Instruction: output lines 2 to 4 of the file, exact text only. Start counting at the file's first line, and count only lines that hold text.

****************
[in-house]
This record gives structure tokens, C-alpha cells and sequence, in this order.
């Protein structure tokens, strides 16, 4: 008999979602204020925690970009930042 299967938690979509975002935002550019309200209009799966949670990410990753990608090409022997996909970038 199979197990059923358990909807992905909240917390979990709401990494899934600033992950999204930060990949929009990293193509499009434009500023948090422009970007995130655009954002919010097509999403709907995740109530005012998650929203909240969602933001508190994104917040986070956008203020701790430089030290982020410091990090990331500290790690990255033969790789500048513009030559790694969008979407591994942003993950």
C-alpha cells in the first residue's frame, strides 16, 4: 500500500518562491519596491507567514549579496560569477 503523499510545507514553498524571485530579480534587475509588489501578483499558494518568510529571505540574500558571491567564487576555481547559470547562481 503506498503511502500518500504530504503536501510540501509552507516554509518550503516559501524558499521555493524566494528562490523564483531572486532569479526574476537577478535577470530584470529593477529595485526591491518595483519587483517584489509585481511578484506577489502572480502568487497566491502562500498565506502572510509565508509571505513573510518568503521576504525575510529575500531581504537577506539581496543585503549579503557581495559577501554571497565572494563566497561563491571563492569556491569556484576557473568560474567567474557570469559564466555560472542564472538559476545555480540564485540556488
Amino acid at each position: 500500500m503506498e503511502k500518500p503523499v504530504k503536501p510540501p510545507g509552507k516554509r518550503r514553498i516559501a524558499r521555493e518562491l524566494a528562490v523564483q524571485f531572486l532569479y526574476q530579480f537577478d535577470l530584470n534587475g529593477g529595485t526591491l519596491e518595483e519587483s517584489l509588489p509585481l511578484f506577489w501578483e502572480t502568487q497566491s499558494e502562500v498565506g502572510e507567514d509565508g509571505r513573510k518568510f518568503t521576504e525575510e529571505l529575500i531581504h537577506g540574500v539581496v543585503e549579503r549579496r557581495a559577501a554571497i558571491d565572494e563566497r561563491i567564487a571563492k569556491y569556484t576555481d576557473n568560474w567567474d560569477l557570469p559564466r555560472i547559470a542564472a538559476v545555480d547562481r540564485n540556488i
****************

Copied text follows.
This record gives structure tokens, C-alpha cells and sequence, in this order.
């Protein structure tokens, strides 16, 4: 008999979602204020925690970009930042 299967938690979509975002935002550019309200209009799966949670990410990753990608090409022997996909970038 199979197990059923358990909807992905909240917390979990709401990494899934600033992950999204930060990949929009990293193509499009434009500023948090422009970007995130655009954002919010097509999403709907995740109530005012998650929203909240969602933001508190994104917040986070956008203020701790430089030290982020410091990090990331500290790690990255033969790789500048513009030559790694969008979407591994942003993950």
C-alpha cells in the first residue's frame, strides 16, 4: 500500500518562491519596491507567514549579496560569477 503523499510545507514553498524571485530579480534587475509588489501578483499558494518568510529571505540574500558571491567564487576555481547559470547562481 503506498503511502500518500504530504503536501510540501509552507516554509518550503516559501524558499521555493524566494528562490523564483531572486532569479526574476537577478535577470530584470529593477529595485526591491518595483519587483517584489509585481511578484506577489502572480502568487497566491502562500498565506502572510509565508509571505513573510518568503521576504525575510529575500531581504537577506539581496543585503549579503557581495559577501554571497565572494563566497561563491571563492569556491569556484576557473568560474567567474557570469559564466555560472542564472538559476545555480540564485540556488